The Karaoke Case: Fair Use or Infringement To A Fair-Thee-Well?


At some point early on in a copyright lawyer's career (or at least in this copyright lawyer's career), usually while you are seated in a chain restaurant listening to the waiters sing an unfamiliar birthday song to the beaming fellow at the next table, that mental lightbulb blinks on as you realize, "They aren't singing the Happy Birthday song because it's still covered by copyright, this is a commercial establishment, and they'd have to pay royalties."  And then you connect the dots to the "fair use" doctrine, realizing you can still sing it at home or at a friend's house without fear of a visit from an ASCAP goon.

Take that thought over to the realm of Karaoke, which is the subject of a fascinating recent decision by the Sixth Circuit in Zomba Enterprises, Inc. v. Panorama Records, Inc.  As Circuit Judge Karen Nelson Moore astutely observes in her opening paragraph:

Countless people have lined up at various venues to perform their favorite songs with, and in front of, their friends. But few participants (with the possible exception of IP lawyers) ever stop to consider the intellectual property regime governing karaoke.

While the decision offers important insights on various copyright topics, including calculation of statutory damages, the "fair use" discussion will, if nothing else, make you admire the moxie of the defendant's attorneys -- or at least make you sympathize with their plight.

Because there was no dispute that the defendant had engaged in unauthorized copying by selling karaoke-ready CDs containing plaintiff's music and lyrics to bars and other venues, a "fair use" defense was the defendant's only hope.  At the trial level, the defendant's lawyers argued the karaoke packages were "transformative" because they "encourage creativity and often commentary" among their end-users.  Having been rebuffed at trial on that ground, they shifted on appeal to argue that the use was transformative because the karaoke packages are used for "teaching" -- an argument the Sixth Circuit labeled "wholly  meritless." In addition to the fact that the record was bereft of evidence that the products were ever used for teaching, the Sixth Circuit pointed out that under the "fair use" doctrine "the end-user's utilization of the product is largely irrelevant; instead, the focus is on whether the alleged's infringer's use is transformative and/or commercial."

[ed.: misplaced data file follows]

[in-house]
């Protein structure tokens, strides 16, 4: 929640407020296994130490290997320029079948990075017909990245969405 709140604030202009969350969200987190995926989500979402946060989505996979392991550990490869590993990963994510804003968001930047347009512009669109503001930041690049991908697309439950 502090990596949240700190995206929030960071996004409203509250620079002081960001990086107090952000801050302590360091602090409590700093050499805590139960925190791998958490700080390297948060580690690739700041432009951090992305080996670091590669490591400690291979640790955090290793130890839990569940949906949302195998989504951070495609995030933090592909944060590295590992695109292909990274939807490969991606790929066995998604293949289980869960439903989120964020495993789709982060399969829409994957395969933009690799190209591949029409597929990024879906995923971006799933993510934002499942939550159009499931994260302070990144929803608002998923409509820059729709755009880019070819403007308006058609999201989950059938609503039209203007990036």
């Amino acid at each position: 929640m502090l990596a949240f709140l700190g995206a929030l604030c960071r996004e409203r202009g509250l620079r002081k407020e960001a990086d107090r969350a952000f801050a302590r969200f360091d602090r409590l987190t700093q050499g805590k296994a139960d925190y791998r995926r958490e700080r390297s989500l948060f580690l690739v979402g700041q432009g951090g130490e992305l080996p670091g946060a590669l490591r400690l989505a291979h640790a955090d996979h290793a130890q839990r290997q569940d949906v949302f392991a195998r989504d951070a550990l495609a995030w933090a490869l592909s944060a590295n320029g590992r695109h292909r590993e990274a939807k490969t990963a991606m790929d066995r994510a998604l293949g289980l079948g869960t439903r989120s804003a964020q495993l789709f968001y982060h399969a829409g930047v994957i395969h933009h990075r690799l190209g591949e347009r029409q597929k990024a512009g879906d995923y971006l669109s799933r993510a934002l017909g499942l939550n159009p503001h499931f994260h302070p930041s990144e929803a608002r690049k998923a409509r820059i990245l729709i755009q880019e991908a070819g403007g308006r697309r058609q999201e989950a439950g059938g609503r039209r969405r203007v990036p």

While no lawyer, copyright or otherwise, enjoys having a court of appeals label his position "wholly meritless," at least these lawyers fared better than defense counsel in the earlier "fair use" case of Dr. Seuss Enterprises, L.P., V. Penguin Books USA, Inc., 109 F.3d 1394 (9th Cir. 1997), where the publishers of this spoof of the O.J. Simpson case got sued by Dr. Seuss Enterprises, owners of the copyright in the original.  The Ninth Circuit described the publisher's attorneys struggle to satisfy the  "parody" version of "fair use" as follows (109 F.3d at 1402-03):

In their Opening Brief, Penguin and Dove characterize The Cat NOT in the Hat! ("Parody") as follows: "The Parody is a commentary about the events surrounding the Brown/Goldman murders and the O.J. Simpson trial, in the form of a Dr. Seuss parody that transposes the childish style and moral content of the classic works of Dr. Seuss to the world of adult concerns. The Parody's author felt that, by evoking the world of The Cat in the Hat, he could: (1) comment on the mix of frivolousness and moral gravity that characterized the culture's reaction to the events surrounding the Brown/Goldman murders, (2) parody the mix of whimsy and moral dilemma created by Seuss works such as The Cat in the Hat in a way that implied that the work was too limited to conceive the possibility of a real trickster "cat" who creates mayhem along with his friends Thing 1 and Thing 2, and then magically cleans it up at the end, leaving a moral dilemma in his wake"

The Ninth Circuit's response?

We completely agree with the district court that Penguin and Dove's fair use defense is "pure shtick" and that their post-hoc characterization of the work is "completely unconvincing."


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